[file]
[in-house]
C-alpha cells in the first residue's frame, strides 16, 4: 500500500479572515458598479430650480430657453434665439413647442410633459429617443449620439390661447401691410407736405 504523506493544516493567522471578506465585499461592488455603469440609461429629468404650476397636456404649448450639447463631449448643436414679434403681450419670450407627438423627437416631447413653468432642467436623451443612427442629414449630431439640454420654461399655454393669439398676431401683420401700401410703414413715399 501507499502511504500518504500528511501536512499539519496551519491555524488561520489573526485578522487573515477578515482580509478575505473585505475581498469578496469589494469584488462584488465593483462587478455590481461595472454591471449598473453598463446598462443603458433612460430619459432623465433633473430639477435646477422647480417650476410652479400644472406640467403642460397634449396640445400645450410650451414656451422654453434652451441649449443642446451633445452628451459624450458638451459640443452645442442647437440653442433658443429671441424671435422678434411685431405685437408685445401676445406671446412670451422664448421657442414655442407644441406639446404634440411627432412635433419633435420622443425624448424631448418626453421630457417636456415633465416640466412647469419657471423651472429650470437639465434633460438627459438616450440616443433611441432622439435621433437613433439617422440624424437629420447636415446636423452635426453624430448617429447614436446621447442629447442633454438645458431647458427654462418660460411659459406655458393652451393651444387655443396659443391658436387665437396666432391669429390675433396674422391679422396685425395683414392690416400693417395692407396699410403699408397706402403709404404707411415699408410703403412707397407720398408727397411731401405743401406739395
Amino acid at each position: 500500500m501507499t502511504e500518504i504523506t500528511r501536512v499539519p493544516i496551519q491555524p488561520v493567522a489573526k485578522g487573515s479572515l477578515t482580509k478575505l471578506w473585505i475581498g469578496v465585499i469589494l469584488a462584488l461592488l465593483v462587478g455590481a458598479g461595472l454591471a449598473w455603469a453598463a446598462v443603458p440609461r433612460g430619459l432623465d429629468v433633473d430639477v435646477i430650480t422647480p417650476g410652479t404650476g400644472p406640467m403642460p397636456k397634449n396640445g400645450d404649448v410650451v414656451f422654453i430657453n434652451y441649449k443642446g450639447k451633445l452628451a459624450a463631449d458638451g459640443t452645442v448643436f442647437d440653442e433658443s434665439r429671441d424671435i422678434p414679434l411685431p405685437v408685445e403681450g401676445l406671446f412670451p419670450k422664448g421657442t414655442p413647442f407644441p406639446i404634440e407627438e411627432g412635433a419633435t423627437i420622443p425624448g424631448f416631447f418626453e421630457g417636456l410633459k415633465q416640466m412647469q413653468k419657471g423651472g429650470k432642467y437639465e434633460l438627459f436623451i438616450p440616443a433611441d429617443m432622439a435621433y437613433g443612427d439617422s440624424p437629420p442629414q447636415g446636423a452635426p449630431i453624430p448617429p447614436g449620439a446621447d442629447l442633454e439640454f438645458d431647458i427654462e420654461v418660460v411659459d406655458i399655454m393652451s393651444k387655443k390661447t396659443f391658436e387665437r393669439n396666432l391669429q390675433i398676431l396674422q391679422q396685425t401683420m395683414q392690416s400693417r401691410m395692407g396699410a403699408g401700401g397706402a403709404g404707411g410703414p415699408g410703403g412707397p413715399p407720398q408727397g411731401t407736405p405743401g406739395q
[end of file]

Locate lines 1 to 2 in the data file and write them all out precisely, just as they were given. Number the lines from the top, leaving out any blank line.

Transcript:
[in-house]
C-alpha cells in the first residue's frame, strides 16, 4: 500500500479572515458598479430650480430657453434665439413647442410633459429617443449620439390661447401691410407736405 504523506493544516493567522471578506465585499461592488455603469440609461429629468404650476397636456404649448450639447463631449448643436414679434403681450419670450407627438423627437416631447413653468432642467436623451443612427442629414449630431439640454420654461399655454393669439398676431401683420401700401410703414413715399 501507499502511504500518504500528511501536512499539519496551519491555524488561520489573526485578522487573515477578515482580509478575505473585505475581498469578496469589494469584488462584488465593483462587478455590481461595472454591471449598473453598463446598462443603458433612460430619459432623465433633473430639477435646477422647480417650476410652479400644472406640467403642460397634449396640445400645450410650451414656451422654453434652451441649449443642446451633445452628451459624450458638451459640443452645442442647437440653442433658443429671441424671435422678434411685431405685437408685445401676445406671446412670451422664448421657442414655442407644441406639446404634440411627432412635433419633435420622443425624448424631448418626453421630457417636456415633465416640466412647469419657471423651472429650470437639465434633460438627459438616450440616443433611441432622439435621433437613433439617422440624424437629420447636415446636423452635426453624430448617429447614436446621447442629447442633454438645458431647458427654462418660460411659459406655458393652451393651444387655443396659443391658436387665437396666432391669429390675433396674422391679422396685425395683414392690416400693417395692407396699410403699408397706402403709404404707411415699408410703403412707397407720398408727397411731401405743401406739395